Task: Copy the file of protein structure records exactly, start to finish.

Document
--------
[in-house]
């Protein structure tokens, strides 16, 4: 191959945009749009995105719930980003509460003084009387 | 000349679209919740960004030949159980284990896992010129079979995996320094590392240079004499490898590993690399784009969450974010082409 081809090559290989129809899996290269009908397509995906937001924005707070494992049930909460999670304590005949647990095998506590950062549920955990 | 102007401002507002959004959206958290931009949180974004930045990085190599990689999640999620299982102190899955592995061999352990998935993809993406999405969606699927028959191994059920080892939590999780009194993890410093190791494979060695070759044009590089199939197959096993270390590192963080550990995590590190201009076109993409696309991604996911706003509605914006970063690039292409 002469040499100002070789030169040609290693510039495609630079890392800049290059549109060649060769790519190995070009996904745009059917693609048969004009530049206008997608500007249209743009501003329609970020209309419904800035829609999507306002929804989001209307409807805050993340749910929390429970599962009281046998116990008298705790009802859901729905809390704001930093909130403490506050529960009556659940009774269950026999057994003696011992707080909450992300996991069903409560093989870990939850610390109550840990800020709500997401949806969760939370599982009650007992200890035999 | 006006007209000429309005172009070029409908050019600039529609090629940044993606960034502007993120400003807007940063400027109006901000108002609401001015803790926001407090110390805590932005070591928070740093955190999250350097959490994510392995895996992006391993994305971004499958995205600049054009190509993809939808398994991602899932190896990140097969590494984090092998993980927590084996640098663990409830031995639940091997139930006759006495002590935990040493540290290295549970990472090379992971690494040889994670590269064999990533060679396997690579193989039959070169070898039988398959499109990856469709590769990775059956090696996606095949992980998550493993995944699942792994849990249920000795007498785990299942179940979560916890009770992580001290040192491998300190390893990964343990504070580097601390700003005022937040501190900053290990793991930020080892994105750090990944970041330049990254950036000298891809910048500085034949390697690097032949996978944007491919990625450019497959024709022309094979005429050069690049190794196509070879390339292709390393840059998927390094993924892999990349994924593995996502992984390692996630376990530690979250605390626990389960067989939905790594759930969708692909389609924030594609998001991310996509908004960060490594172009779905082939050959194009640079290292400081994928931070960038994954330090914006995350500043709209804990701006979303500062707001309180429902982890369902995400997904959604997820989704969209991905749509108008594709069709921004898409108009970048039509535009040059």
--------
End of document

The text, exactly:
[in-house]
């Protein structure tokens, strides 16, 4: 191959945009749009995105719930980003509460003084009387 | 000349679209919740960004030949159980284990896992010129079979995996320094590392240079004499490898590993690399784009969450974010082409 081809090559290989129809899996290269009908397509995906937001924005707070494992049930909460999670304590005949647990095998506590950062549920955990 | 102007401002507002959004959206958290931009949180974004930045990085190599990689999640999620299982102190899955592995061999352990998935993809993406999405969606699927028959191994059920080892939590999780009194993890410093190791494979060695070759044009590089199939197959096993270390590192963080550990995590590190201009076109993409696309991604996911706003509605914006970063690039292409 002469040499100002070789030169040609290693510039495609630079890392800049290059549109060649060769790519190995070009996904745009059917693609048969004009530049206008997608500007249209743009501003329609970020209309419904800035829609999507306002929804989001209307409807805050993340749910929390429970599962009281046998116990008298705790009802859901729905809390704001930093909130403490506050529960009556659940009774269950026999057994003696011992707080909450992300996991069903409560093989870990939850610390109550840990800020709500997401949806969760939370599982009650007992200890035999 | 006006007209000429309005172009070029409908050019600039529609090629940044993606960034502007993120400003807007940063400027109006901000108002609401001015803790926001407090110390805590932005070591928070740093955190999250350097959490994510392995895996992006391993994305971004499958995205600049054009190509993809939808398994991602899932190896990140097969590494984090092998993980927590084996640098663990409830031995639940091997139930006759006495002590935990040493540290290295549970990472090379992971690494040889994670590269064999990533060679396997690579193989039959070169070898039988398959499109990856469709590769990775059956090696996606095949992980998550493993995944699942792994849990249920000795007498785990299942179940979560916890009770992580001290040192491998300190390893990964343990504070580097601390700003005022937040501190900053290990793991930020080892994105750090990944970041330049990254950036000298891809910048500085034949390697690097032949996978944007491919990625450019497959024709022309094979005429050069690049190794196509070879390339292709390393840059998927390094993924892999990349994924593995996502992984390692996630376990530690979250605390626990389960067989939905790594759930969708692909389609924030594609998001991310996509908004960060490594172009779905082939050959194009640079290292400081994928931070960038994954330090914006995350500043709209804990701006979303500062707001309180429902982890369902995400997904959604997820989704969209991905749509108008594709069709921004898409108009970048039509535009040059």